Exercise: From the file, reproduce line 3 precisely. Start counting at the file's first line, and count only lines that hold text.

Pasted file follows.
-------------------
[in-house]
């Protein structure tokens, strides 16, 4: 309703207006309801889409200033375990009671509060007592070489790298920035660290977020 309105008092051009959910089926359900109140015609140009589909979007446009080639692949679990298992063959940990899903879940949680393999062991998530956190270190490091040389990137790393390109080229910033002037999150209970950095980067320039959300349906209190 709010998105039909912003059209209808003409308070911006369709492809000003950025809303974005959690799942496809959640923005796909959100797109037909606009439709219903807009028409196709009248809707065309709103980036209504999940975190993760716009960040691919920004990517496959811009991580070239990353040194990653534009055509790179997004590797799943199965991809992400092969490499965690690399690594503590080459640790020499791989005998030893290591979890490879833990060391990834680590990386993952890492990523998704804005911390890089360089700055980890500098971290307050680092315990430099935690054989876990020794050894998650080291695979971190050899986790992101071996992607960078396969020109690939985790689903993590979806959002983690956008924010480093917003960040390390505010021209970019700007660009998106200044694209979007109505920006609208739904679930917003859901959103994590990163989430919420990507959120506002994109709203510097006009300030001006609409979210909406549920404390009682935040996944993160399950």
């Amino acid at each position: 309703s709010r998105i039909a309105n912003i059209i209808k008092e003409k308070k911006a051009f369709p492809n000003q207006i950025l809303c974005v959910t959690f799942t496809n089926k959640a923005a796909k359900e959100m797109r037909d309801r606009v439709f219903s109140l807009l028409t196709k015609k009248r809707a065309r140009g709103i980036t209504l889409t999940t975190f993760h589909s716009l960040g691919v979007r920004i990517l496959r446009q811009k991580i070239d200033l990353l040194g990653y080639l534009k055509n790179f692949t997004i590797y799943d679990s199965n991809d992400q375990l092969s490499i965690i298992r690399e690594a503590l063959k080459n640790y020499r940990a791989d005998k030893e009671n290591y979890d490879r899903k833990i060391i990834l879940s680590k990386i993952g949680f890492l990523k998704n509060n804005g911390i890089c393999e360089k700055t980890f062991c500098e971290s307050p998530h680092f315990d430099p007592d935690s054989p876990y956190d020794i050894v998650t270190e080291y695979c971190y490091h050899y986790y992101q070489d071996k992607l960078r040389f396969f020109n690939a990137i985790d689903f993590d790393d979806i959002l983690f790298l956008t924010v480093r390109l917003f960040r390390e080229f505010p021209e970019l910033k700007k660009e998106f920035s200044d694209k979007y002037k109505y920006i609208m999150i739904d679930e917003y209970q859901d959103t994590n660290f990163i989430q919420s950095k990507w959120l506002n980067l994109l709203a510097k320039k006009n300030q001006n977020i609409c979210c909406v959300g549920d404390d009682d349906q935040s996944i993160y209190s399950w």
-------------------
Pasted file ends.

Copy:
């Amino acid at each position: 309703s709010r998105i039909a309105n912003i059209i209808k008092e003409k308070k911006a051009f369709p492809n000003q207006i950025l809303c974005v959910t959690f799942t496809n089926k959640a923005a796909k359900e959100m797109r037909d309801r606009v439709f219903s109140l807009l028409t196709k015609k009248r809707a065309r140009g709103i980036t209504l889409t999940t975190f993760h589909s716009l960040g691919v979007r920004i990517l496959r446009q811009k991580i070239d200033l990353l040194g990653y080639l534009k055509n790179f692949t997004i590797y799943d679990s199965n991809d992400q375990l092969s490499i965690i298992r690399e690594a503590l063959k080459n640790y020499r940990a791989d005998k030893e009671n290591y979890d490879r899903k833990i060391i990834l879940s680590k990386i993952g949680f890492l990523k998704n509060n804005g911390i890089c393999e360089k700055t980890f062991c500098e971290s307050p998530h680092f315990d430099p007592d935690s054989p876990y956190d020794i050894v998650t270190e080291y695979c971190y490091h050899y986790y992101q070489d071996k992607l960078r040389f396969f020109n690939a990137i985790d689903f993590d790393d979806i959002l983690f790298l956008t924010v480093r390109l917003f960040r390390e080229f505010p021209e970019l910033k700007k660009e998106f920035s200044d694209k979007y002037k109505y920006i609208m999150i739904d679930e917003y209970q859901d959103t994590n660290f990163i989430q919420s950095k990507w959120l506002n980067l994109l709203a510097k320039k006009n300030q001006n977020i609409c979210c909406v959300g549920d404390d009682d349906q935040s996944i993160y209190s399950w």